To that end, Cumulus has issued a request for proposals today, with May 14th as the deadline for response.
Arbitron is free to submit a proposal, but Cumulus COO John Dickey told RBR he is not interested in renewing the diary service, even at a lower price. “If it were free, I don’t want to use the product,” he said. Cumulus is launching this RFP process on its own, but Dickey says he’s talked with other small and medium market owners and several are interested in the idea as well. With stations in some 54 markets 100+, Cumulus figures its business alone is enough to get potential vendors interested.
The RFP doesn’t specify any one methodology, but says there must be two components: 1) Ratings/Qualitative Data; and 2) Software for reporting, analyzing and presenting the data.
Dickey told RBR/TVBR that diary-based estimates of AQH listenership isn’t the way radio should be measured in those 100+ markets. “We don’t feel that we should be held to a different standard of measuring what we bring to a business owner versus what newspaper, television, direct mail, yellow pages, etcetera bring to a business owner,” he said, noting that those others receive far more ad spending than radio. “All of those other investment decisions of those other media are based upon a very simple unit of measurement, which is reach,” Dickey explained.
While Cumulus is insisting on a change of direction, it is also insisting on accountability. “The vendor must design and execute the research in accordance with Media Ratings Council (MRC) standards for accreditation. Although MRC accreditation will not be required at the outset, the vendor must pledge its intent to secure accreditation in a reasonable time frame and maintain it for the life of the service,” Cumulus said in announcing the RFP.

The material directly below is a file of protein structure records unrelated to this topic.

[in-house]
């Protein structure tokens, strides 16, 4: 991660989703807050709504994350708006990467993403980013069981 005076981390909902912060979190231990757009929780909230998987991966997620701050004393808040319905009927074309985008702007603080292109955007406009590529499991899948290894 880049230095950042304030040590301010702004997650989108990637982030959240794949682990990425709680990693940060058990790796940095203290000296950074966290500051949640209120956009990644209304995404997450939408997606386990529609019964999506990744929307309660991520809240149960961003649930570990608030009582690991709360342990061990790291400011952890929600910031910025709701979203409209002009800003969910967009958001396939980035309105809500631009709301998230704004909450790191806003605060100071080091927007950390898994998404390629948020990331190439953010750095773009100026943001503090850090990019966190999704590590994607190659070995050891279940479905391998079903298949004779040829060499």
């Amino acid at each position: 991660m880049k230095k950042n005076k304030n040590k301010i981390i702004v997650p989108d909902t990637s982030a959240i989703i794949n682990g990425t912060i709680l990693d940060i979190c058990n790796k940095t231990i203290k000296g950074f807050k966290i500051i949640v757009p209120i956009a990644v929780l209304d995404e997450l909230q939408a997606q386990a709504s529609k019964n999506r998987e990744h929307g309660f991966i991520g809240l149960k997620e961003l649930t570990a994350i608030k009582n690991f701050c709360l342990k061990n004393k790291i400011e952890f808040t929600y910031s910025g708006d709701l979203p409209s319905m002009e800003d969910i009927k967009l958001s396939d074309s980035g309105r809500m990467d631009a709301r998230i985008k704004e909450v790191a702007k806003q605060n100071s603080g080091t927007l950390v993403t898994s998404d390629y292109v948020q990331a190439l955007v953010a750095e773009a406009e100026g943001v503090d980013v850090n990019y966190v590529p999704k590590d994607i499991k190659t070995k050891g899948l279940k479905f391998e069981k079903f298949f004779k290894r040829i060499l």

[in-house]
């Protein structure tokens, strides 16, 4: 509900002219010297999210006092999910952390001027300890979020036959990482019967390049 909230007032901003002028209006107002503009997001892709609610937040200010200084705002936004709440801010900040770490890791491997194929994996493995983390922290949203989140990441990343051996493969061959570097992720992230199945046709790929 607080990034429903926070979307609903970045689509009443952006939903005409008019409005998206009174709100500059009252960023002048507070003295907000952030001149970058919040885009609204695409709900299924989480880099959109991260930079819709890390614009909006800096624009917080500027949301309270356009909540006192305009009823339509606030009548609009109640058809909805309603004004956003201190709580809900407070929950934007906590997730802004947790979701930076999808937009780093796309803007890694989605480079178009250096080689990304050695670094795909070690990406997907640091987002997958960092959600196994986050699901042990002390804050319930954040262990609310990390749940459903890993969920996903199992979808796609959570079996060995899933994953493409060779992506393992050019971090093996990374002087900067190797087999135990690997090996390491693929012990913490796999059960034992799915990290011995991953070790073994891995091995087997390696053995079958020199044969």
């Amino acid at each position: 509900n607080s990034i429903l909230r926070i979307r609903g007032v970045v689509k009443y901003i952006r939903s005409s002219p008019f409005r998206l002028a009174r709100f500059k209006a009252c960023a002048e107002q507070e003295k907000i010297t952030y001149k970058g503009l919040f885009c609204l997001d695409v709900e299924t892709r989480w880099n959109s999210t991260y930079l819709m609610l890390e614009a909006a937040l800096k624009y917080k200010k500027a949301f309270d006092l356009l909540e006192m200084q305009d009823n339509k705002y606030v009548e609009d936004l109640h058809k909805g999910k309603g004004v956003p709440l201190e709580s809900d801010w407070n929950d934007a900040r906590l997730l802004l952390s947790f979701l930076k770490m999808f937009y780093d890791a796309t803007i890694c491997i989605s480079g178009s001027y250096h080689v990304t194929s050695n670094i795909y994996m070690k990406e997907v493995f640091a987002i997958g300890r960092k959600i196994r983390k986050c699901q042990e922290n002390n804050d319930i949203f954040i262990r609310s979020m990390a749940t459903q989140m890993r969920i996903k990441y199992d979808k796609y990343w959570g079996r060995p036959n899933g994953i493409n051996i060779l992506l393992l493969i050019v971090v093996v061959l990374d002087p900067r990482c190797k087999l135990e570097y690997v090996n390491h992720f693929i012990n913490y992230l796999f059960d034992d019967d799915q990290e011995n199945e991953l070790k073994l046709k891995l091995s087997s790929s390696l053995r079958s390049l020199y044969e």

Cumulus will continue to be an Arbitron client in larger markets. Indeed, Cumulus Media Partners, the large market partnership managed by Cumulus Media and partly owned by it, operates in several Top 50 markets which have or are scheduled to receive Portable People Meter (PPM) measurement. “We’re very supportive of electronic measurement,” said Dickey, but he noted that there are no plans to take PPM to the smaller markets where his company has so many stations.
RBR/TVBR observation: No doubt a number of potential vendors will request a copy of the RFP. The real question is: How many will decide it is worthwhile to draw up a proposal? Cumulus has set an aggressive timetable. Proposals are due May 14th and the winner is supposed to commence market measurement on August 15th, with the first data publication due October 15th. How many companies who do audience research in other media will find the small market radio opportunity attractive? Can Eastlan, which already competes with Arbitron for small market business, come up with a plan to make its service win MRC accreditation? Right now there are more questions than answers.